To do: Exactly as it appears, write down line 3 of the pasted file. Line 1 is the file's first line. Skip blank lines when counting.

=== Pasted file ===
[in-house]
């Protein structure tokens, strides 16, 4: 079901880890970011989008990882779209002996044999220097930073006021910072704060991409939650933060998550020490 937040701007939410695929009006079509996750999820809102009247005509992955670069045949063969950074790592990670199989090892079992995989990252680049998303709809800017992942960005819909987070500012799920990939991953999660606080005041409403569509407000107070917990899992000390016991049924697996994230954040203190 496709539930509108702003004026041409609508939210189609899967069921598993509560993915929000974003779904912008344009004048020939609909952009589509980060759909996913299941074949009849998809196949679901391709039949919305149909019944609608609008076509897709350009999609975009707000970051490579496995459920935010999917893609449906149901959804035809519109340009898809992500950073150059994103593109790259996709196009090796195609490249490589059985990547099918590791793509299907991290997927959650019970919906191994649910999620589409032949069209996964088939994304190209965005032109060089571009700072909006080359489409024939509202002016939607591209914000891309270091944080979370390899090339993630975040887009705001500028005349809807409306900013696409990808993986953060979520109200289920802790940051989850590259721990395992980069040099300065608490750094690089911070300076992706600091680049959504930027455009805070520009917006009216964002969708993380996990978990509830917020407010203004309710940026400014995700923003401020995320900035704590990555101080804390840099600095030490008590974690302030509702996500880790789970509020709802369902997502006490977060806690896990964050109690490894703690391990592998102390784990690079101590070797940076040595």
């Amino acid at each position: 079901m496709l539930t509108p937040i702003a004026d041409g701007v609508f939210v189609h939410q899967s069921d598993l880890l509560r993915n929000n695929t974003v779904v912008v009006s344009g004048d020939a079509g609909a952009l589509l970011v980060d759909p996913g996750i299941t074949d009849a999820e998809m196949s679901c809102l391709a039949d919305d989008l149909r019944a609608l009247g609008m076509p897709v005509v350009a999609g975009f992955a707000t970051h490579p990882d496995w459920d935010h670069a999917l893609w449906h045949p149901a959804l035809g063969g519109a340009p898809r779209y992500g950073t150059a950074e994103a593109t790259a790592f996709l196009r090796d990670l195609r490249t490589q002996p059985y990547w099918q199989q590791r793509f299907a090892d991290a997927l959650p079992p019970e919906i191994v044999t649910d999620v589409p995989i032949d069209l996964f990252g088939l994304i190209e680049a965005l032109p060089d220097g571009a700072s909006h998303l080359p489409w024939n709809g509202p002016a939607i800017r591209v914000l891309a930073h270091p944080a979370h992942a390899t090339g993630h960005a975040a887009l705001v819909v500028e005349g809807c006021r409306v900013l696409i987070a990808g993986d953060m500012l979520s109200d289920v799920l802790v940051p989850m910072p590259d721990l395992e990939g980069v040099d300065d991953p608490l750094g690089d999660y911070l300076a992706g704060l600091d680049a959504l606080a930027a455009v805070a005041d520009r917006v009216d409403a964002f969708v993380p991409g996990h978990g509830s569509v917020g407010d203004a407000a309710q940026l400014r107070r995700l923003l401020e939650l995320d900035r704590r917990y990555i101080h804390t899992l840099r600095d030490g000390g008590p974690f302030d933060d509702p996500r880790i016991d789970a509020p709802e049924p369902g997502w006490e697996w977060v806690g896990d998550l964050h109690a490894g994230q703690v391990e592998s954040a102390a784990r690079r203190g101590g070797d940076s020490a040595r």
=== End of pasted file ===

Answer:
């Amino acid at each position: 079901m496709l539930t509108p937040i702003a004026d041409g701007v609508f939210v189609h939410q899967s069921d598993l880890l509560r993915n929000n695929t974003v779904v912008v009006s344009g004048d020939a079509g609909a952009l589509l970011v980060d759909p996913g996750i299941t074949d009849a999820e998809m196949s679901c809102l391709a039949d919305d989008l149909r019944a609608l009247g609008m076509p897709v005509v350009a999609g975009f992955a707000t970051h490579p990882d496995w459920d935010h670069a999917l893609w449906h045949p149901a959804l035809g063969g519109a340009p898809r779209y992500g950073t150059a950074e994103a593109t790259a790592f996709l196009r090796d990670l195609r490249t490589q002996p059985y990547w099918q199989q590791r793509f299907a090892d991290a997927l959650p079992p019970e919906i191994v044999t649910d999620v589409p995989i032949d069209l996964f990252g088939l994304i190209e680049a965005l032109p060089d220097g571009a700072s909006h998303l080359p489409w024939n709809g509202p002016a939607i800017r591209v914000l891309a930073h270091p944080a979370h992942a390899t090339g993630h960005a975040a887009l705001v819909v500028e005349g809807c006021r409306v900013l696409i987070a990808g993986d953060m500012l979520s109200d289920v799920l802790v940051p989850m910072p590259d721990l395992e990939g980069v040099d300065d991953p608490l750094g690089d999660y911070l300076a992706g704060l600091d680049a959504l606080a930027a455009v805070a005041d520009r917006v009216d409403a964002f969708v993380p991409g996990h978990g509830s569509v917020g407010d203004a407000a309710q940026l400014r107070r995700l923003l401020e939650l995320d900035r704590r917990y990555i101080h804390t899992l840099r600095d030490g000390g008590p974690f302030d933060d509702p996500r880790i016991d789970a509020p709802e049924p369902g997502w006490e697996w977060v806690g896990d998550l964050h109690a490894g994230q703690v391990e592998s954040a102390a784990r690079r203190g101590g070797d940076s020490a040595r």